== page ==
Dunedin's world-famous longitudinal study is having babies.

Since 1972, Otago's Multidisciplinary Health and Development Study has tracked the lives of 1,037 Dunedin-born individuals, uncovering information ranging from the relationship between blood inflammation as an adult and being maltreated as a child, to the educational impacts of watching TV. It is regarded as arguably the best longitudinal study in the world.

Now, the researchers are taking the study to another level - another generation.

They are carrying out one-off, one-day assessments of the study members' children at the age of 15.

This gives the researchers an unparalleled opportunity to "look at how various issues pass through the generations".

Deputy director Associate Professor Bob Hancox explains this gives the researchers an unparalleled opportunity to "look at how various issues pass through the generations".

"For example, we know that many illnesses 'run in families'. But very little is known about how this happens, and how the physiological and lifestyle triggers might work together."

Further topics piquing the interest of researchers include lifestyle differences between today's teenagers and their parents. "What does it mean to have grown up surrounded by so much technology? Are kids really less fit and active than their parents were? How are children influenced by the way they've been parented?"

The age of 15 was identified as the optimal age for the study, as representing "a part of childhood, while being a launch pad for adulthood".

"At this age, children are still at school and living with their families without the complications of adulthood. Yet they are often able to understand and reflect on their lives quite well, and issues around mental health and well-being will probably have already emerged," Hancox says.

So far, some 40 children have been assessed, but Hancox believes it will be at least another five years before enough information is gathered to start yielding results.

"Those we've assessed so far are the children of younger parents. This in itself may generate interesting findings, but it will be years before we have comparative information from children of older parents."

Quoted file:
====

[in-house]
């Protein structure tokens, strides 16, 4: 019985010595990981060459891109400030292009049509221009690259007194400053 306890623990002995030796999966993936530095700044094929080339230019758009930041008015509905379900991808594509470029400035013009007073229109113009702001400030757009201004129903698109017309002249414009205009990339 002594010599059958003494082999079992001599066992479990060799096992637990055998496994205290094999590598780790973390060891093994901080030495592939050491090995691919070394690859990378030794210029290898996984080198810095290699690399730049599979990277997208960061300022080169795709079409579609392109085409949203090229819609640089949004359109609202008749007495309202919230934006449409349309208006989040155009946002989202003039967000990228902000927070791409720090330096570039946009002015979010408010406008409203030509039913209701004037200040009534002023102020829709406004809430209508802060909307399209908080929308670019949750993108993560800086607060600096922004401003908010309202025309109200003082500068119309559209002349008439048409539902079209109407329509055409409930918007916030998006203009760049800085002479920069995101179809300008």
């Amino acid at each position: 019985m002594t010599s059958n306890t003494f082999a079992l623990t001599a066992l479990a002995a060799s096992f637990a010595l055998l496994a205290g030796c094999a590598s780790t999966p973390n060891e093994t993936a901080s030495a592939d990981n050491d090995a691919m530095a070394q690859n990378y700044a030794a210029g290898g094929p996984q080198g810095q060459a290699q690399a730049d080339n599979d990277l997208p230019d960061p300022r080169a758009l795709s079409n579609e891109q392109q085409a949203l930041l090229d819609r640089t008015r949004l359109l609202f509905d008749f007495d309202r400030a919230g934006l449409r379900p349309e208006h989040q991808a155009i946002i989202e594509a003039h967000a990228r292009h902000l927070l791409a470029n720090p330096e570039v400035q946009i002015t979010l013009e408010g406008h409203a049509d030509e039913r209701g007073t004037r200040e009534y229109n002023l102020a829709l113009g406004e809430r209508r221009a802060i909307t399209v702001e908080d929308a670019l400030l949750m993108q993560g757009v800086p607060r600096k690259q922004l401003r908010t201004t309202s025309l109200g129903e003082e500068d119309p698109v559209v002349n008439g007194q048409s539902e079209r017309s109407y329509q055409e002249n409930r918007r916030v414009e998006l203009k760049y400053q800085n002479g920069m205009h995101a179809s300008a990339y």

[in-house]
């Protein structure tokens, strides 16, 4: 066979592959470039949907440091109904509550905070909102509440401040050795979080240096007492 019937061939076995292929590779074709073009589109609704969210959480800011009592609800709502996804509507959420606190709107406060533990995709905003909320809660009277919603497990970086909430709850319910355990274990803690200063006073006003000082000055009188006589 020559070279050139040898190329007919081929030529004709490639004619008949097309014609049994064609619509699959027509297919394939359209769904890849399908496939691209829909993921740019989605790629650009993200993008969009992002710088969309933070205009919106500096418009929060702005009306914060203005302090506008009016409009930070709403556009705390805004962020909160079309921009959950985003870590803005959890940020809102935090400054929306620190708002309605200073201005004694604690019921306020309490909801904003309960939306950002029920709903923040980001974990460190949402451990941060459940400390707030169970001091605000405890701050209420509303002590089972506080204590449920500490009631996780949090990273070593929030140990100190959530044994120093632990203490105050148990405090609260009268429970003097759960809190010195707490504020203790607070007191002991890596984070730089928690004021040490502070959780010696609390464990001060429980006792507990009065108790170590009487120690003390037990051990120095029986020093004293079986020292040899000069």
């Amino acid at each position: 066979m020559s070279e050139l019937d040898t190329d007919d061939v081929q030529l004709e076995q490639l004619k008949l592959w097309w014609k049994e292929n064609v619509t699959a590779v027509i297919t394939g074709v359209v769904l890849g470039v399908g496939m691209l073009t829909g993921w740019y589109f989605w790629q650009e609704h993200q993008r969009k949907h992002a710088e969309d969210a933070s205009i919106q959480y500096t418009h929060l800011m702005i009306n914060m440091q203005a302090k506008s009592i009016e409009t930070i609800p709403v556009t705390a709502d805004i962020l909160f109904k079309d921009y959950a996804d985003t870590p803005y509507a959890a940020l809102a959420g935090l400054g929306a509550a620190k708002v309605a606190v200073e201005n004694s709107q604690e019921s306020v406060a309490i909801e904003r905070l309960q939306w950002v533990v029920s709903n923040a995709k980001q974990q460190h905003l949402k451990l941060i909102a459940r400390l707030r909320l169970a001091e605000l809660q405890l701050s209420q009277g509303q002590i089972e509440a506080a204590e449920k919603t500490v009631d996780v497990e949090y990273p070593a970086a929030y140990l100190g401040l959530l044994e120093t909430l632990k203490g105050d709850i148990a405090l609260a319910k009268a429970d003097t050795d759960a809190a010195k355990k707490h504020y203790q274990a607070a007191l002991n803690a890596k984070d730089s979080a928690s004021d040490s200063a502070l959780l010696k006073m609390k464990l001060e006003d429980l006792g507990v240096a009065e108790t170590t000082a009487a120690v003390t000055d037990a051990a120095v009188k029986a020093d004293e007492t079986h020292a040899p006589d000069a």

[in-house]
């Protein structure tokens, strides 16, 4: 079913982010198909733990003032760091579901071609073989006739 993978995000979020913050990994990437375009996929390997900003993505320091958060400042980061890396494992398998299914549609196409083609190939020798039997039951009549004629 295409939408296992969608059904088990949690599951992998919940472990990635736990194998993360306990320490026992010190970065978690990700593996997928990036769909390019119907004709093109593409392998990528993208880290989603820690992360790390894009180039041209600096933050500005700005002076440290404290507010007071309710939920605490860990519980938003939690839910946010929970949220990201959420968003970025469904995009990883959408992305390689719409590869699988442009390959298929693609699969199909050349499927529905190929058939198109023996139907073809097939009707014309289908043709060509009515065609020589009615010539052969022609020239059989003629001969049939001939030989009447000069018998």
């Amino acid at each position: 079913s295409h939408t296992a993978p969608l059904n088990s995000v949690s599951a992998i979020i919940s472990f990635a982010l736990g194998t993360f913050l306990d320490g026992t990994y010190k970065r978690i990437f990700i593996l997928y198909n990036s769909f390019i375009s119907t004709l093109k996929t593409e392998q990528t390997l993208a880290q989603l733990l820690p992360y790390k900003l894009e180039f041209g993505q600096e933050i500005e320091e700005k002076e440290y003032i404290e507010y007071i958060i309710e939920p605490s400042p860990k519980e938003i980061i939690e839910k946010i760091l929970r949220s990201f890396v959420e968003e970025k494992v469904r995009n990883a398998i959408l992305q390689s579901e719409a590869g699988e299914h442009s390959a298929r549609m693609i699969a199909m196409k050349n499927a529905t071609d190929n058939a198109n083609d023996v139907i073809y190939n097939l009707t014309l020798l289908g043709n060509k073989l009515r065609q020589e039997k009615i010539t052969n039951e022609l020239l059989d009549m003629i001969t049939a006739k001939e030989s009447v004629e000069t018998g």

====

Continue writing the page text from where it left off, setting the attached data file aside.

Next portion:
Already, the design of the study is attracting attention. While the concept of the nuclear family as the dominant family structure is routinely challenged, it has rarely been possible for a broader understanding of what makes up a "family" to be properly assessed in this sort of research.

"We ask participants about their life history, shared care, who lives with them, how their household has changed, what other adults perform parenting roles. What we want to do is capture the complexity of family life during the first 15 years."

Hancox believes this approach will lead to a much greater ability to unpack how family structure relates to health and well-being outcomes for children. "The shift from nuclear families is often described in very black-and-white terms by some members of society, with a great deal of speculation and conjecture thrown in. We think we can do better than that."

Ultimately, says Hancox, the one-off assessment will provide further insights into questions of how nature and nurture work together to make us who we are.

As well as the continuing assessment of the original study members, the Dunedin unit has recently completed in-depth interviews of their parents to provide more information about the study members' family of origin. So the Next Generation Study will provide us with the opportunity to examine health and lifestyle issues across three generations. Says Hancox, "This will become an incredibly valuable resource of information indeed."